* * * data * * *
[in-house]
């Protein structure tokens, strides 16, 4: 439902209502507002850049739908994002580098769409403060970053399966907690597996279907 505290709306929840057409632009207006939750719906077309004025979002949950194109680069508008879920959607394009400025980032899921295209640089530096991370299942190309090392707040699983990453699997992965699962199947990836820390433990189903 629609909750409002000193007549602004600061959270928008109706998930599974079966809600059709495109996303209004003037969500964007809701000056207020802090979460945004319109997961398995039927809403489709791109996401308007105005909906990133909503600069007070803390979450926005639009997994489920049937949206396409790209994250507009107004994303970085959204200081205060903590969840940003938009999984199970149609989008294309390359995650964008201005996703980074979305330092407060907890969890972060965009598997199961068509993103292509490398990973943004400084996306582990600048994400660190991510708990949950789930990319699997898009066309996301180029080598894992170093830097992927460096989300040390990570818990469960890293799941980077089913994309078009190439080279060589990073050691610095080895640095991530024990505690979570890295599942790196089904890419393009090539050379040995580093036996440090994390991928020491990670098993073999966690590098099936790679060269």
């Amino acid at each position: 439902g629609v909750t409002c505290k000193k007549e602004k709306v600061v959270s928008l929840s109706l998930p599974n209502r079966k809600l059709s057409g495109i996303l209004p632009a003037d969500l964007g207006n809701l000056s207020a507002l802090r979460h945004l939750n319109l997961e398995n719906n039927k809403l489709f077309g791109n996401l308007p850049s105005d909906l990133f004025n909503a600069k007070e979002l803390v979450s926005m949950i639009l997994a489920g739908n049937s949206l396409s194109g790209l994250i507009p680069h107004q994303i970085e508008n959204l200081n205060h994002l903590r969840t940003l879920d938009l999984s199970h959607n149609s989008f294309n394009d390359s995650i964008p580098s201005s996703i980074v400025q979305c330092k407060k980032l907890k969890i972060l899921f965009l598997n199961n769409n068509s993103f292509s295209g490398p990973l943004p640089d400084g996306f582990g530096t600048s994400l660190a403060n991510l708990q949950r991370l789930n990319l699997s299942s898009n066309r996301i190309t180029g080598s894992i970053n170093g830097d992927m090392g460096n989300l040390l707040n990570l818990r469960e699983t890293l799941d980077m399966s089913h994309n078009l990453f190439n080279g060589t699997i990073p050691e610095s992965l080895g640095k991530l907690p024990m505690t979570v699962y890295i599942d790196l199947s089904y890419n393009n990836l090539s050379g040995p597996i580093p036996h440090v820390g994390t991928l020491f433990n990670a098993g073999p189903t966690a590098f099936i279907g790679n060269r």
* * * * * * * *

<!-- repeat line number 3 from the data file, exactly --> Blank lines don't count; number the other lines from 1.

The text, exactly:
């Amino acid at each position: 439902g629609v909750t409002c505290k000193k007549e602004k709306v600061v959270s928008l929840s109706l998930p599974n209502r079966k809600l059709s057409g495109i996303l209004p632009a003037d969500l964007g207006n809701l000056s207020a507002l802090r979460h945004l939750n319109l997961e398995n719906n039927k809403l489709f077309g791109n996401l308007p850049s105005d909906l990133f004025n909503a600069k007070e979002l803390v979450s926005m949950i639009l997994a489920g739908n049937s949206l396409s194109g790209l994250i507009p680069h107004q994303i970085e508008n959204l200081n205060h994002l903590r969840t940003l879920d938009l999984s199970h959607n149609s989008f294309n394009d390359s995650i964008p580098s201005s996703i980074v400025q979305c330092k407060k980032l907890k969890i972060l899921f965009l598997n199961n769409n068509s993103f292509s295209g490398p990973l943004p640089d400084g996306f582990g530096t600048s994400l660190a403060n991510l708990q949950r991370l789930n990319l699997s299942s898009n066309r996301i190309t180029g080598s894992i970053n170093g830097d992927m090392g460096n989300l040390l707040n990570l818990r469960e699983t890293l799941d980077m399966s089913h994309n078009l990453f190439n080279g060589t699997i990073p050691e610095s992965l080895g640095k991530l907690p024990m505690t979570v699962y890295i599942d790196l199947s089904y890419n393009n990836l090539s050379g040995p597996i580093p036996h440090v820390g994390t991928l020491f433990n990670a098993g073999p189903t966690a590098f099936i279907g790679n060269r």